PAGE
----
There is a wide variety of reports of stroke associated with cannabis use in patients with no other risk factors. Noteworthy findings were presentation at young age and a strong temporal association, which place cannabis use as a potential risk factor for this population in line with the epidemiological and pathophysiological studies in this area.

Keywords:
Cerebrovascular diseases
Stroke
Cerebral haemorrhage
Cannabis
Marijuana
Risk factor
Resumen
Introducción

El cannabis y sus análogos sintéticos corresponden actualmente a las sustancias ilícitas de mayor consumo a nivel mundial. Resultan múltiples las alteraciones con las cuales se ha relacionado su consumo, y dentro de estas se encuentra la enfermedad cerebrovascular (ECV) o ictus, cuya asociación con esta sustancia se ha fundamentado principalmente a través de la hipótesis de vasoconstricción transitoria, la cual explica una amplia proporción de los casos descritos. Sin embargo, los estudios epidemiológicos realizados no han desarrollado un análisis individual en los pacientes sin otros factores de riesgo cardiovascular, lo que puede limitar la estimación del riesgo que confiere por sí mismo el consumo de esta droga.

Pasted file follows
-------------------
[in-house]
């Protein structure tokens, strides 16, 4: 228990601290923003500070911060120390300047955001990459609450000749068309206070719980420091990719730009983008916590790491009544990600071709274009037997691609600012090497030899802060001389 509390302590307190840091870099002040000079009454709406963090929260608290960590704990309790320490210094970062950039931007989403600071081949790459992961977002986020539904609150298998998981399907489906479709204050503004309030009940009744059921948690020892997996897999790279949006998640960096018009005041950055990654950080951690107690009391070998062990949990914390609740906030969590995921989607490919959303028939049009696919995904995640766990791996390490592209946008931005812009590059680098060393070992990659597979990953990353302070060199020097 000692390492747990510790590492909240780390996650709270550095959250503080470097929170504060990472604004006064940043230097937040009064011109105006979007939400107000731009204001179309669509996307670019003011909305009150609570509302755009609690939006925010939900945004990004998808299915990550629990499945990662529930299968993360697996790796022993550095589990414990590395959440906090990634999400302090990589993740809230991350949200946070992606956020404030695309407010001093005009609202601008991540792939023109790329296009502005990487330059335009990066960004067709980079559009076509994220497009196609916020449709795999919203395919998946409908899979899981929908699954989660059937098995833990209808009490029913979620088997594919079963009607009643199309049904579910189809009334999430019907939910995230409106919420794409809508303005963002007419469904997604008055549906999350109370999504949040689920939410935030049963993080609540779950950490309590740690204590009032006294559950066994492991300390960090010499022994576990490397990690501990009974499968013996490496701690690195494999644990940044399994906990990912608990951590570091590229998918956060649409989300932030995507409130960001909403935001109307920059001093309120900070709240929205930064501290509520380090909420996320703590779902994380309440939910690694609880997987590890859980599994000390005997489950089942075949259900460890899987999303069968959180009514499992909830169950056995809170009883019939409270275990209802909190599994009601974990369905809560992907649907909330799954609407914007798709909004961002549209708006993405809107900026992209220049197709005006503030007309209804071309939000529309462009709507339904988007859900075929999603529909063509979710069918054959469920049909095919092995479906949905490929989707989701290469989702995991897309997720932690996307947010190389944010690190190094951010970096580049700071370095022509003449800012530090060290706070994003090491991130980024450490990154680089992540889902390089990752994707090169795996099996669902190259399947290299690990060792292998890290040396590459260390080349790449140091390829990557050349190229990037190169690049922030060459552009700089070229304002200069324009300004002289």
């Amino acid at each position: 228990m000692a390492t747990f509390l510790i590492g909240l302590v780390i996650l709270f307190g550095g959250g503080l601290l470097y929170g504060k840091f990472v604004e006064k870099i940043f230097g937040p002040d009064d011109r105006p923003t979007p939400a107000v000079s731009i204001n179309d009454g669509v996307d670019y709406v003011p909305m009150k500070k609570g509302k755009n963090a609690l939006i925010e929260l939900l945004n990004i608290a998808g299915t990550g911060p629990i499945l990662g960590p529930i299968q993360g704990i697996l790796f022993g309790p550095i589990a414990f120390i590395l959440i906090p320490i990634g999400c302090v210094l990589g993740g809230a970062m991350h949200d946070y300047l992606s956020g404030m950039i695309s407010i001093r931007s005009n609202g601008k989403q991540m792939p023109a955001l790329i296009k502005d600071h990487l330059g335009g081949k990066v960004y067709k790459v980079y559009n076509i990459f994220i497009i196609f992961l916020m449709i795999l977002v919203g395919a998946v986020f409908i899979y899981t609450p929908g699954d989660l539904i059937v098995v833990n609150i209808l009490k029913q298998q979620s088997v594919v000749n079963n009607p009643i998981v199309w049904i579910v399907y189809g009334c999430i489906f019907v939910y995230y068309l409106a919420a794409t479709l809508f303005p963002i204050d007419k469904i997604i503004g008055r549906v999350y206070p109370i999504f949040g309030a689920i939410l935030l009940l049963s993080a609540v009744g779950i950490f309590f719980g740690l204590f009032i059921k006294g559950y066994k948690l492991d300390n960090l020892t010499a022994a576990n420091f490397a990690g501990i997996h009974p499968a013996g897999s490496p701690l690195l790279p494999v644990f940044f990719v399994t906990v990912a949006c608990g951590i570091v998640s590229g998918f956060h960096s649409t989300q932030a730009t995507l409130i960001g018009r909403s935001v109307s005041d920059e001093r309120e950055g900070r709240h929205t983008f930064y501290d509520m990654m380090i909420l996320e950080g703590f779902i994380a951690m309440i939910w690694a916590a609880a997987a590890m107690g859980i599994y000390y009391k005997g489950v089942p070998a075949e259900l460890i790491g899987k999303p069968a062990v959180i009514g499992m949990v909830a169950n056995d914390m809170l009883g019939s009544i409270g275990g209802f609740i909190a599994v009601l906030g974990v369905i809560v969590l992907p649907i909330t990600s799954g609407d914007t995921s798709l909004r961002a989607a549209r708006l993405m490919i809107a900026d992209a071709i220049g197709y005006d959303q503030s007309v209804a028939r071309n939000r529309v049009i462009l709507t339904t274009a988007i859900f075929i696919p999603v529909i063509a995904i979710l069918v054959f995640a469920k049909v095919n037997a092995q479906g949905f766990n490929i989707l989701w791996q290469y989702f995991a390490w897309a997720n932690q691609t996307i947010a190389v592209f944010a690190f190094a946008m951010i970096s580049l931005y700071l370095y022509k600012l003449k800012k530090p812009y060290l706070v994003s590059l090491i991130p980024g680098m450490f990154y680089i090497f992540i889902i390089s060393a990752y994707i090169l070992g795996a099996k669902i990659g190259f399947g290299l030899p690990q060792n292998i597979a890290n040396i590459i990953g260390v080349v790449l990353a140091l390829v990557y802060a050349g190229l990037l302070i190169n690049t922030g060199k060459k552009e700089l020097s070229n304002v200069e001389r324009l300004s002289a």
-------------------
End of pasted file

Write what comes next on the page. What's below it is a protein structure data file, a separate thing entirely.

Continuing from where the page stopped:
Desarrollo

Se realizó una revisión sistemática de la literatura a través de Medline, EBSCOhost, EMBASE, Lilacs y Scielo hasta el 13 de mayo de 2016 considerando estudios de tipo «Caso clínico» que presentaran pacientes con diagnóstico de ECV o ataque isquémico transitorio e historia de consumo de cannabinoides sin otros factores de riesgo cardiovascular. Se utilizaron palabras clave como ictus; enfermedad cerebrovascular; cannabis; marihuana, entre otras. Finalmente, de las 566 referencias encontradas fueron seleccionados 18 casos clínicos.

Conclusiones

Existe una amplia variedad de publicaciones de ictus asociado a consumo concomitante de cannabis en pacientes sin otros factores de riesgo, destacando una presentación a edad joven y una alta temporalidad, lo que, en concordancia con los estudios epidemiológicos y fisiopatológicos en esta área, ubica a esta sustancia como un potencial factor de riesgo para esta población.